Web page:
What is the purpose of language, if not to convey definite ideas? Surely the Holy Spirit could have chosen words
(4) Heb. 12:22. But ye are come unto mount Sion, and unto the city of the living God, the heavenly Jerusalem, and to an innumerable company of angels,
(5) Rev. 3:12. Him that overcometh will I make a pillar in the temple of my God, and he shall go no more out: and I will write upon him the name of my God, and the name of the city of my God, which is new Jerusalem, which cometh down out of heaven from my God:
and I will write upon him my new name.
Rev. 21:2. And I John saw the holy city, new Jerusalem, coming down from God out of heaven, prepared as a bride adorned for her husband.
10. And he carried me away in the spirit to a great and high mountain, and shewed me that great city, the holy Jerusalem, descending out of heaven from God,
to convey His thoughts correctly. Indeed it is all summed up in the inquiry of a little child, “If Jesus didn't mean what He said, why didn't He say what He meant ?" But we believe that He did mean what He said, and that His words will “ņot pass away." Mat. 24:35.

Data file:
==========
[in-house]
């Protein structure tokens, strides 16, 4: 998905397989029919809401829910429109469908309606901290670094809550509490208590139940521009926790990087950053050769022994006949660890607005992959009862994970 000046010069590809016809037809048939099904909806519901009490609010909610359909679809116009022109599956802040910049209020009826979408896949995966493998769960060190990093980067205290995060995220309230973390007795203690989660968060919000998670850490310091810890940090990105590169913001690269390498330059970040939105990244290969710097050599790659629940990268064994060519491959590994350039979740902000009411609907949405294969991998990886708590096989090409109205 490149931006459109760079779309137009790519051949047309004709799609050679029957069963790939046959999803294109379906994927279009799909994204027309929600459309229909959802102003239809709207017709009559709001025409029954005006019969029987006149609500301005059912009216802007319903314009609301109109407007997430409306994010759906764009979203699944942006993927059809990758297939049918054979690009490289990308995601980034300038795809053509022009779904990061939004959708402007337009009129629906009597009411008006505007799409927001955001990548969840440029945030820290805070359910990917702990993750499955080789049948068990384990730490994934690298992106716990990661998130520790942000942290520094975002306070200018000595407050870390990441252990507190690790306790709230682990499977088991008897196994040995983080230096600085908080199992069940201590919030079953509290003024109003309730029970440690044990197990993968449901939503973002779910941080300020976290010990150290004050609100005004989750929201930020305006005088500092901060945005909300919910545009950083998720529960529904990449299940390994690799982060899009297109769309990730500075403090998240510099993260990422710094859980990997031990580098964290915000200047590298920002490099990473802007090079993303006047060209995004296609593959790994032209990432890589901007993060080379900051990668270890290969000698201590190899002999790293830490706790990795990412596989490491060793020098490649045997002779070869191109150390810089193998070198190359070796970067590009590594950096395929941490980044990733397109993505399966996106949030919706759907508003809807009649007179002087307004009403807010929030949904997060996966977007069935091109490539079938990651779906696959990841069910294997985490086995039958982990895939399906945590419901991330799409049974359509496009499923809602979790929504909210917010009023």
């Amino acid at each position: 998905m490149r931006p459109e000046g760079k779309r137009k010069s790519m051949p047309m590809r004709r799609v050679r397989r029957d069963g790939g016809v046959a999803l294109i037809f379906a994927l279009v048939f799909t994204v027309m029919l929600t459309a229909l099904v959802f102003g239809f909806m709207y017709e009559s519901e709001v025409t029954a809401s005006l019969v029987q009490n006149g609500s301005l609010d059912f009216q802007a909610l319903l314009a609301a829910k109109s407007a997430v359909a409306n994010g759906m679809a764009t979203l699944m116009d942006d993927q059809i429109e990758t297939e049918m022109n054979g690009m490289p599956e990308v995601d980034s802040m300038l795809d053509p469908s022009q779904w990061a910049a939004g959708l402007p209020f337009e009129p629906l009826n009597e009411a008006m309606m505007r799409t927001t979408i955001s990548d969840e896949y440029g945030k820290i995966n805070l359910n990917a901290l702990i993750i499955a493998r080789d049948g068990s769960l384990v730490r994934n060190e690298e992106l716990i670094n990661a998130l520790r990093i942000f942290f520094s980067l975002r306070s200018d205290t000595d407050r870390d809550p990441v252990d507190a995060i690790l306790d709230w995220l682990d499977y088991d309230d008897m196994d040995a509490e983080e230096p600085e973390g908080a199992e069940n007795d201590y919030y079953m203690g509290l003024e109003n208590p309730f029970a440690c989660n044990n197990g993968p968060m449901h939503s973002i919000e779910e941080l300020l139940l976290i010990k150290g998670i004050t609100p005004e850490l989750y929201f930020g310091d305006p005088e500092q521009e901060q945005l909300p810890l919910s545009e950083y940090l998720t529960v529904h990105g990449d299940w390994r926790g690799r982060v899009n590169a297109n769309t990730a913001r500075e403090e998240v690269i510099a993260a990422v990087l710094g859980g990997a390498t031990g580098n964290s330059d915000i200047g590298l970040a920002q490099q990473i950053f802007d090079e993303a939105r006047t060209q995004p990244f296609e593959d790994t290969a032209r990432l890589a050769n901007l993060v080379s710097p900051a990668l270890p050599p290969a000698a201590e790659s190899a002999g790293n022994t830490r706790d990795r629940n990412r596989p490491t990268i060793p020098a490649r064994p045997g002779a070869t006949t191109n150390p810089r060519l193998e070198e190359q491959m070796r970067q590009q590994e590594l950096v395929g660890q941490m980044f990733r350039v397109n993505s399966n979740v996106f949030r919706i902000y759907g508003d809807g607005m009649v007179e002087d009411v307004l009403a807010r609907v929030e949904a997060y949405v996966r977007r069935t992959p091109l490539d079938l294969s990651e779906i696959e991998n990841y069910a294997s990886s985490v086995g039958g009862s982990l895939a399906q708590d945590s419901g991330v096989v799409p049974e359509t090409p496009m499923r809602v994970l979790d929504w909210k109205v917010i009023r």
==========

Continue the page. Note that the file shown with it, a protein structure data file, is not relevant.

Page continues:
He said that He came "not to destroy the law or the prophets, but to fulfill,” and “Till heaven and earth pass, one jot or one tittle shall in no wise pass from the law, till all be fulfilled.” Mat. 5:17-18.
Prophecies Literally Fulfilled at the First Coming. If He came and literally fulfilled the prophecies of a suffering Messiah, Psa. 22, Isa. 53, etc., will He not as surely come and likewise fulfill the prophecies of a glorified Messiah reigning in victory and majesty? Psa. 2; 72; Dan. 7: 13-14, Isa. 9; 11; 60, etc. Think of the many prophecies descriptive .of a suffering Messiah, which we have seen literally fulfilled, and upon which we rest, as such strong evidence for the truth and inspiration of the Word, to wit:
Isa. 7:14– Born of a virgin.
11:12-Sold for thirty pieces of silver.
11:13—Potter's field bought.
-Garments parted-lots cast. Isa. 53-Poverty, suffering, patience, and death. And many other passages.
All these were literally fulfilled when Christ came. Dc not, then, reject the literal fulfillment of those numerous prophecies which describe His future coming, and His glorious reign upon the earth. Namely: